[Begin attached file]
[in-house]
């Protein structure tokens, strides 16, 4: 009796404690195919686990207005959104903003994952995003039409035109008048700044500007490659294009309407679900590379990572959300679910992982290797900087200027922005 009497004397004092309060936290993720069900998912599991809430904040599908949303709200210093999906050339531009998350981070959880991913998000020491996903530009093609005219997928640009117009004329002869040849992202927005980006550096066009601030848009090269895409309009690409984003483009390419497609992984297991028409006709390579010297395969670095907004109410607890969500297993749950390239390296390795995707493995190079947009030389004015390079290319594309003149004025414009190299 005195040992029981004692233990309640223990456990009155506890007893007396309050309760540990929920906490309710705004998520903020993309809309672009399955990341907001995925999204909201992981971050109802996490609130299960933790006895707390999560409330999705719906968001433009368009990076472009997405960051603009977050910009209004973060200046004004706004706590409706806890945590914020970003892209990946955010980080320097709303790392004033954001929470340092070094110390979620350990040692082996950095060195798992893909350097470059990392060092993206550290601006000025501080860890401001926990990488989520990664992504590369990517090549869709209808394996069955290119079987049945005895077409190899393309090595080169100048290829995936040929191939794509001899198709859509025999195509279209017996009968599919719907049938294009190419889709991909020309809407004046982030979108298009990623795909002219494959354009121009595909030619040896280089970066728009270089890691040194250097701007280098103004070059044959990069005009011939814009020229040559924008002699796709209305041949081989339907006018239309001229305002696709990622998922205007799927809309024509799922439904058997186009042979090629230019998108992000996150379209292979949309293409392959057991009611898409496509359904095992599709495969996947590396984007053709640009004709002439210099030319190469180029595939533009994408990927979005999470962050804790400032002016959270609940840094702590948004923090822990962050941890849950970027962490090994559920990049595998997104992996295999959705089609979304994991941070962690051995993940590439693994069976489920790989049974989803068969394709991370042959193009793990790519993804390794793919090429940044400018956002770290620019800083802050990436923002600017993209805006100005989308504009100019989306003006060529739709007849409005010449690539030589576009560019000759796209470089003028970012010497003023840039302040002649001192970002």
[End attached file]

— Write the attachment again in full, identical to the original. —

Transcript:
[in-house]
């Protein structure tokens, strides 16, 4: 009796404690195919686990207005959104903003994952995003039409035109008048700044500007490659294009309407679900590379990572959300679910992982290797900087200027922005 009497004397004092309060936290993720069900998912599991809430904040599908949303709200210093999906050339531009998350981070959880991913998000020491996903530009093609005219997928640009117009004329002869040849992202927005980006550096066009601030848009090269895409309009690409984003483009390419497609992984297991028409006709390579010297395969670095907004109410607890969500297993749950390239390296390795995707493995190079947009030389004015390079290319594309003149004025414009190299 005195040992029981004692233990309640223990456990009155506890007893007396309050309760540990929920906490309710705004998520903020993309809309672009399955990341907001995925999204909201992981971050109802996490609130299960933790006895707390999560409330999705719906968001433009368009990076472009997405960051603009977050910009209004973060200046004004706004706590409706806890945590914020970003892209990946955010980080320097709303790392004033954001929470340092070094110390979620350990040692082996950095060195798992893909350097470059990392060092993206550290601006000025501080860890401001926990990488989520990664992504590369990517090549869709209808394996069955290119079987049945005895077409190899393309090595080169100048290829995936040929191939794509001899198709859509025999195509279209017996009968599919719907049938294009190419889709991909020309809407004046982030979108298009990623795909002219494959354009121009595909030619040896280089970066728009270089890691040194250097701007280098103004070059044959990069005009011939814009020229040559924008002699796709209305041949081989339907006018239309001229305002696709990622998922205007799927809309024509799922439904058997186009042979090629230019998108992000996150379209292979949309293409392959057991009611898409496509359904095992599709495969996947590396984007053709640009004709002439210099030319190469180029595939533009994408990927979005999470962050804790400032002016959270609940840094702590948004923090822990962050941890849950970027962490090994559920990049595998997104992996295999959705089609979304994991941070962690051995993940590439693994069976489920790989049974989803068969394709991370042959193009793990790519993804390794793919090429940044400018956002770290620019800083802050990436923002600017993209805006100005989308504009100019989306003006060529739709007849409005010449690539030589576009560019000759796209470089003028970012010497003023840039302040002649001192970002």